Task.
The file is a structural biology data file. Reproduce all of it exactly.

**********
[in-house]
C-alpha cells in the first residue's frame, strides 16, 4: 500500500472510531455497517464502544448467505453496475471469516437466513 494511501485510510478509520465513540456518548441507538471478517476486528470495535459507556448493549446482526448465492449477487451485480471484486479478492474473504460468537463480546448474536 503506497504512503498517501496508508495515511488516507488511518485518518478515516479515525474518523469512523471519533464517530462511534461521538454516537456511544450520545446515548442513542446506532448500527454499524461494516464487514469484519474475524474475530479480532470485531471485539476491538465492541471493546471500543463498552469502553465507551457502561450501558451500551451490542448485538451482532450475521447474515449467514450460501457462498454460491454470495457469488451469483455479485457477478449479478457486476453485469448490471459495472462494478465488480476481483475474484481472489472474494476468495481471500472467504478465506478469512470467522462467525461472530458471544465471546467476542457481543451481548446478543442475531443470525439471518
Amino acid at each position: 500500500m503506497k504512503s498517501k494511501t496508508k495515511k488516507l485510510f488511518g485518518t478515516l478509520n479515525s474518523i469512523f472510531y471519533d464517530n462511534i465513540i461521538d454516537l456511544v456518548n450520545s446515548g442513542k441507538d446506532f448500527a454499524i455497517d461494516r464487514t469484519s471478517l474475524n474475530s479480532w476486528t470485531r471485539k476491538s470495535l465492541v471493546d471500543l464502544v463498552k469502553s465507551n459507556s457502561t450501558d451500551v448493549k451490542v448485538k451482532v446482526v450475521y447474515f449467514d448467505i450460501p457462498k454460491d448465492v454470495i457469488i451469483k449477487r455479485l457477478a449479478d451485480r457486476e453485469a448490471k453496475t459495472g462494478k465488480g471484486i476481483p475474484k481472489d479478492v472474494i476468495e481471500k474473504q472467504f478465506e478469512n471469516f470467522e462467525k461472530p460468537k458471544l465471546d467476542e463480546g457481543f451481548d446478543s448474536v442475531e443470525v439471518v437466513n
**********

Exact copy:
[in-house]
C-alpha cells in the first residue's frame, strides 16, 4: 500500500472510531455497517464502544448467505453496475471469516437466513 494511501485510510478509520465513540456518548441507538471478517476486528470495535459507556448493549446482526448465492449477487451485480471484486479478492474473504460468537463480546448474536 503506497504512503498517501496508508495515511488516507488511518485518518478515516479515525474518523469512523471519533464517530462511534461521538454516537456511544450520545446515548442513542446506532448500527454499524461494516464487514469484519474475524474475530479480532470485531471485539476491538465492541471493546471500543463498552469502553465507551457502561450501558451500551451490542448485538451482532450475521447474515449467514450460501457462498454460491454470495457469488451469483455479485457477478449479478457486476453485469448490471459495472462494478465488480476481483475474484481472489472474494476468495481471500472467504478465506478469512470467522462467525461472530458471544465471546467476542457481543451481548446478543442475531443470525439471518
Amino acid at each position: 500500500m503506497k504512503s498517501k494511501t496508508k495515511k488516507l485510510f488511518g485518518t478515516l478509520n479515525s474518523i469512523f472510531y471519533d464517530n462511534i465513540i461521538d454516537l456511544v456518548n450520545s446515548g442513542k441507538d446506532f448500527a454499524i455497517d461494516r464487514t469484519s471478517l474475524n474475530s479480532w476486528t470485531r471485539k476491538s470495535l465492541v471493546d471500543l464502544v463498552k469502553s465507551n459507556s457502561t450501558d451500551v448493549k451490542v448485538k451482532v446482526v450475521y447474515f449467514d448467505i450460501p457462498k454460491d448465492v454470495i457469488i451469483k449477487r455479485l457477478a449479478d451485480r457486476e453485469a448490471k453496475t459495472g462494478k465488480g471484486i476481483p475474484k481472489d479478492v472474494i476468495e481471500k474473504q472467504f478465506e478469512n471469516f470467522e462467525k461472530p460468537k458471544l465471546d467476542e463480546g457481543f451481548d446478543s448474536v442475531e443470525v439471518v437466513n